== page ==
Saturday, August 27, 2011

Endless Summer

The end of summer 2011 is in sight, so an appropriate story is in order:

High School classmate Bob Halstead and I trekked into downtown Boston one evening in 1966 to view the summer surfing classic, The Endless Summer at the artsy Exeter Street Theatre.

Director Bruce Brown follows two surfers, Mike Hynson and Robert August, on a surf trip around the world. Despite the balmy climate of their native California, cold ocean currents make local beaches inhospitable during the winter. They travel to the coasts of Africa, Australia, New Zealand, Tahiti and Hawaii in a quest for new surf spots and to introduce locals to the sport. And in doing so they made a film that would resonate among spirited outdoor-loving youth for at least the next 100 years. Setting out, the goals weren’t quite so lofty for the film itself. Brown had created surfing films before, but The Endless Summer had the right timing, superb film quality, great scenery, great musical score, all wrapped in a semi-amateurish but disarmingly interesting acting style.

The narrative presentation eases from the stiff and formal documentary of the 1950s and early 1960s to a more casual and fun-loving personal style filled with sly humor. The surf-rock soundtrack to the film was provided by The Sandals. The "Theme to the Endless Summer" was written by Gaston Georis and John Blakeley of the Sandals. It has become one of the best known film themes in the surf movie genre. I still have the original LP and in my freshman year of college had an original full-size wall poster. Wish I still had that sucker.

As far as the Exeter Street Theatre itself, it was housed in the First Spiritual Temple at the corner of trendy Exeter Street and Newbury Street in Boston. The theater opened on May 4, 1914, with 1,376 seats and was known world-wide to serious movie-goers who referred to it as the Grand Dame of Boston theatres. The movie theatre was notable both for its ambiance ("You felt like you were in some kind of Tudor manor or English country church") and programming ("It was a theater where people did not call to see what movie was playing, but called only to determine if the movie had changed)."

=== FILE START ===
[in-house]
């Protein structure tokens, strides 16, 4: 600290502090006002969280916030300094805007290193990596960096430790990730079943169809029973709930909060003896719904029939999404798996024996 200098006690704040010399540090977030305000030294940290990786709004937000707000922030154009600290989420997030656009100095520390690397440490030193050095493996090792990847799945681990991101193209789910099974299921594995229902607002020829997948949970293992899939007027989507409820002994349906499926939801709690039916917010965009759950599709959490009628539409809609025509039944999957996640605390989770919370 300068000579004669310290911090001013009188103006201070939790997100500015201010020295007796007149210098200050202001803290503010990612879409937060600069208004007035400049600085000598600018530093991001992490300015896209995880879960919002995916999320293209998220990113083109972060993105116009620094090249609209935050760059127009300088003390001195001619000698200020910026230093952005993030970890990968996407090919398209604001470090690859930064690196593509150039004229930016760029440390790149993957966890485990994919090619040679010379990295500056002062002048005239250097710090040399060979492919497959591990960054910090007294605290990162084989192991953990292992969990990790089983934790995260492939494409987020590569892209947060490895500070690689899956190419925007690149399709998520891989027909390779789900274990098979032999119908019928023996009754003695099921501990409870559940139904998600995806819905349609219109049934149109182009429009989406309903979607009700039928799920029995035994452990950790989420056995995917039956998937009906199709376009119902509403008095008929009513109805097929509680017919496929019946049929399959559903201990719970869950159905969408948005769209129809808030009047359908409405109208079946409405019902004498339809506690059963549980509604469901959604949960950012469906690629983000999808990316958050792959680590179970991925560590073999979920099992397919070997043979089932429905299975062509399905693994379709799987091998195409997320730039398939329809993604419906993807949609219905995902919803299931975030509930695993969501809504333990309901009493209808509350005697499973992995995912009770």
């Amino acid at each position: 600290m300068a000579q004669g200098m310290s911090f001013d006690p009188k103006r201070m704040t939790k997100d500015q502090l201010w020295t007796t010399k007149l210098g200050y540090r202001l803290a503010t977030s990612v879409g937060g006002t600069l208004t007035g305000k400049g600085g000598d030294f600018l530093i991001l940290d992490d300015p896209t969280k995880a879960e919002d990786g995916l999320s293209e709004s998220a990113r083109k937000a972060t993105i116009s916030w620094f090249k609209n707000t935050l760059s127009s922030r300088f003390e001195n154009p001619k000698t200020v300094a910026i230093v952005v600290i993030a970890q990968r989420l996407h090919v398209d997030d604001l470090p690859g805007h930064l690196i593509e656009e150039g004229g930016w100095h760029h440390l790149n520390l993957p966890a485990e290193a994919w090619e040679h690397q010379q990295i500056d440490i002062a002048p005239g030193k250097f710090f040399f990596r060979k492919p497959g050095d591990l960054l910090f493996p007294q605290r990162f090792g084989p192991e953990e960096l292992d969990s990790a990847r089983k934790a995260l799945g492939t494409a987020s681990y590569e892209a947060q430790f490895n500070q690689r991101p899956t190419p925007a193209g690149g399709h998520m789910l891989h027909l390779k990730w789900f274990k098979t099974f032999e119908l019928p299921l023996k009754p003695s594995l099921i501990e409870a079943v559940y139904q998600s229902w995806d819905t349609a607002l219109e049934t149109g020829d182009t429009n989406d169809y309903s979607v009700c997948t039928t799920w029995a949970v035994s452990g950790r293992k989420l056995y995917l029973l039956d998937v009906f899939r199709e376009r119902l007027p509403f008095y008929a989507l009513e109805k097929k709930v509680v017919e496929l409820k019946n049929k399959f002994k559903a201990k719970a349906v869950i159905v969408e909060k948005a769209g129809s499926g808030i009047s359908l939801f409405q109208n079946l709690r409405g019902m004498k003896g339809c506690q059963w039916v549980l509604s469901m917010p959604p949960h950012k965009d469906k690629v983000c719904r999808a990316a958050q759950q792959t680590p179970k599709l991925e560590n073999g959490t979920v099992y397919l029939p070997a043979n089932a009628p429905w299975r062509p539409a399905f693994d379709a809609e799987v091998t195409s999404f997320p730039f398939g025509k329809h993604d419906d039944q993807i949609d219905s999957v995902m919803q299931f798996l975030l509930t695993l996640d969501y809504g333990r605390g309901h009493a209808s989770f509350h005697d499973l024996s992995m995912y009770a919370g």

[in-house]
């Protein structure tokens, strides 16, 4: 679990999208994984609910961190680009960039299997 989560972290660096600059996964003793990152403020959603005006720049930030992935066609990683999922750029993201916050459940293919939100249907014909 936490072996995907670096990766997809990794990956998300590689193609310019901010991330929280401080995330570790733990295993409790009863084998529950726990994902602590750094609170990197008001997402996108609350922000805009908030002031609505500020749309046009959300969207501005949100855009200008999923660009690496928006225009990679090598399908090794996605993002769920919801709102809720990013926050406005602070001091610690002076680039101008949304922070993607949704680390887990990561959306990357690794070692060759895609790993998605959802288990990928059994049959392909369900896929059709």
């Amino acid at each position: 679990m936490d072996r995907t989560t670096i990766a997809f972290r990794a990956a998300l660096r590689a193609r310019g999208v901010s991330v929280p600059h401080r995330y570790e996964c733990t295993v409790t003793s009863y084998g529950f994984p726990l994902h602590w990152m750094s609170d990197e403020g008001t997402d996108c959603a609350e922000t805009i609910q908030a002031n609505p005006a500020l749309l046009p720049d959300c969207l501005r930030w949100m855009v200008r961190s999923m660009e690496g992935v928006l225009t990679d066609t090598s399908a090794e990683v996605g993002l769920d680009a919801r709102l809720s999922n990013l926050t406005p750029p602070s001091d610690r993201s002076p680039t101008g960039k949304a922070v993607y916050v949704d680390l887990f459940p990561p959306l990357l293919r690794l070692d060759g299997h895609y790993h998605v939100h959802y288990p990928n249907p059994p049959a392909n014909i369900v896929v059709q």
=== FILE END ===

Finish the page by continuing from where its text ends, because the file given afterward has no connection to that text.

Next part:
The theatre closed its doors in 1984, becoming a two-story Waterstone’s bookstore which was badly damaged by fire in 1995. The building reopened in fall of 2005 as a Montessori school.


ncdawglovr said...

One of my favorite movies of all time. I remember making Mom and Dad take me (us?) to the drive-in in Wellfleet to see it - I'm sure they were bored to tears. I had the poster, too - and just saw it recently down at the Outer Banks.

Sponge-headed ScienceMan said...

I love the Wellfleet Drive-In. It's a classic in itself.

Michael said...

Based on your post, we watched this movie last night (Netflix instant view). It certainly is a period piece and has some historical value. The commentary would not pass any "PC" standards today, but was amusing in places. I think I missed the movie during the 60's, but the music was certainly familiar. Thanks for the ride in the way back machine.